"It's an unusual set of circumstances," Holmgren said. "Unfortunately, when we play the games, there's not a lot of room for error. The margin for error isn't very big. And it's tough to be perfect in this business. Certainly, offensively, nothing's coming easy. I was pleased with a couple of people yesterday, but it's still difficult to move the ball for us right now. And we're putting a lot of pressure on the defense because of that. We just have to fight through this. That's where we are. I had a good meeting with the players today. I don't worry too much about attitude with this group. They're a pretty good group that way, but they're hurting, just like we all are."
Holmgren conceded some of the issues have been a result of the defense getting worn out bigger offensive lines because the offense hasn't been able to establish any leads or ball control. It's just affected the overall chemistry of a team that has been girded by a prolific offense for so many years.
Going down to Tampa against a defensive-oriented football team will be a big challenge, and again he'll look to the defense to help the cause by creating some turnovers.
"What has happened this year right now to us is, our offensive football team can't help anybody like we've been able to do in the past," Holmgren said. "We can't. Not right now. And it's tied in with we got devastated at one position. And you say, 'Okay, that's one position,' but, yeah. And now we're taking a hit at another position that kind of goes hand-in-hand with the one we've lost already. Look. I don't think you have to dig too deep to kind of analyze the thing.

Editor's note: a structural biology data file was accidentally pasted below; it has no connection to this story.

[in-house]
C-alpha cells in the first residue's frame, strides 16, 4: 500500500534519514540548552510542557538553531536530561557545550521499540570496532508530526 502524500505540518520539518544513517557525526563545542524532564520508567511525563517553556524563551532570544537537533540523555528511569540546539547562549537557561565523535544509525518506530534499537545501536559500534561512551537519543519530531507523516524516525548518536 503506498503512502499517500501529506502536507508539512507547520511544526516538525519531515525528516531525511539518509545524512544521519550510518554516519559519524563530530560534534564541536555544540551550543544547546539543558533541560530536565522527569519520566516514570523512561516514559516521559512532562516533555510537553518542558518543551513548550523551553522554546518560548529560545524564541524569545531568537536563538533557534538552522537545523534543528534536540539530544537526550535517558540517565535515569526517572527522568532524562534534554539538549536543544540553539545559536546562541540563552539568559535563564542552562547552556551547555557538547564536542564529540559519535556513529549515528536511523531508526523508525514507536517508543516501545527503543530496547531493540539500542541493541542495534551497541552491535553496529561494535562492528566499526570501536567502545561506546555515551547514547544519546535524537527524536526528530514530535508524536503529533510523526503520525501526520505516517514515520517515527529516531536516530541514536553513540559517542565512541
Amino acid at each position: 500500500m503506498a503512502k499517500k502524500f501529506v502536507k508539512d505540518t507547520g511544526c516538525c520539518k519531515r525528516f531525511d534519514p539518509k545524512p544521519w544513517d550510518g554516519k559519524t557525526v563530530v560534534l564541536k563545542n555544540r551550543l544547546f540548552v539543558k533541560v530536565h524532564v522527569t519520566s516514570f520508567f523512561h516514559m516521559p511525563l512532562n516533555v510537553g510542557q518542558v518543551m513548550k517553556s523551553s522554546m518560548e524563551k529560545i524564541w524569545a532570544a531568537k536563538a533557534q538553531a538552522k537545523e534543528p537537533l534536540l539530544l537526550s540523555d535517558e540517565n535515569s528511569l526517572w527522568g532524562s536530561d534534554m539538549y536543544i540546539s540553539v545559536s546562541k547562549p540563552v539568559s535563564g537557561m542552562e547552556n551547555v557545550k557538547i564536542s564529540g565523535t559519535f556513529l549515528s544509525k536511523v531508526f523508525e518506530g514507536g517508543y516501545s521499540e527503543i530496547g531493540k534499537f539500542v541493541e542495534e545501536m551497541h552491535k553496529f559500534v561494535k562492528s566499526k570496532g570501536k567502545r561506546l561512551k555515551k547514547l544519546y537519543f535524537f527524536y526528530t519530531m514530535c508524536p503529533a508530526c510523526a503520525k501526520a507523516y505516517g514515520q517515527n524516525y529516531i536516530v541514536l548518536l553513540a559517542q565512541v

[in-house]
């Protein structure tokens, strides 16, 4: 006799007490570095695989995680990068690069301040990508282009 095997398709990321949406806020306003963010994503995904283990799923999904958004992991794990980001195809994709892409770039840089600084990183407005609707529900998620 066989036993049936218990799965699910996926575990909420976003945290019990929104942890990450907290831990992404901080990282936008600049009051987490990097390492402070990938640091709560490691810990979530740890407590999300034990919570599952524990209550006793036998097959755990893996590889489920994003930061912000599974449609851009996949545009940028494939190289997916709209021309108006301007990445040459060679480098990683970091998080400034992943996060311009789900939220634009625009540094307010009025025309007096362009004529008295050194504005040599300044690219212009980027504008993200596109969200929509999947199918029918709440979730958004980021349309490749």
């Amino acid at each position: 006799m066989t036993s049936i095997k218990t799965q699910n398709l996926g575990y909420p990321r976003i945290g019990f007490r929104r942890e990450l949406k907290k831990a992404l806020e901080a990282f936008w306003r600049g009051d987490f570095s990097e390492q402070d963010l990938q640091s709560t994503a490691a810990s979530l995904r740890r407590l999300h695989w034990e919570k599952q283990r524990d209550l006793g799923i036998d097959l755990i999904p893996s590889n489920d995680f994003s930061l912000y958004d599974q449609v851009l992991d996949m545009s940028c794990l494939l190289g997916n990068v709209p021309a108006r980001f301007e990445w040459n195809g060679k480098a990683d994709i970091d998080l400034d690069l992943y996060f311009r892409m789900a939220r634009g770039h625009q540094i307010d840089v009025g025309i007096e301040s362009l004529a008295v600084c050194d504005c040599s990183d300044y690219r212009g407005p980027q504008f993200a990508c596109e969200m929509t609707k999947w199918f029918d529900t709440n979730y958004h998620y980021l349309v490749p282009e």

"I think if you can get ahead in the game and somebody has to play catch-up instead of pounding it at you, they have to throw it more, that's probably a good thing for us. And we have not been able to get into that position, except against the Rams, this year. We're not the biggest defense in the world. Everyone knows that too. But we're capable of playing good defense. We have not helped them enough. Actually, then you have to put special teams in there as far as field position; how you're kicking the ball, how you're covering kicks - that all plays in there too. It's hard to be any more specific than that."
Ultimately, it's just about hanging in there with the confidence that injuries will heal, confidence will return and the momentum will swing back for a team that has been to the playoffs five years in a row, including four consecutive NFC West titles.
"There are a lot of games left to play, and my contention is, if we ever get some of these guys back, we can start playing football like we thought we could," Holmgren said. "I just think, for whatever reason, we haven't played our best game. We haven't been playing well enough in certain areas, and I think we have the players to improve, and then if you add on the guys that haven't been playing much to give us a little spark. Plus, I'm kind of an optimist anyway, at heart."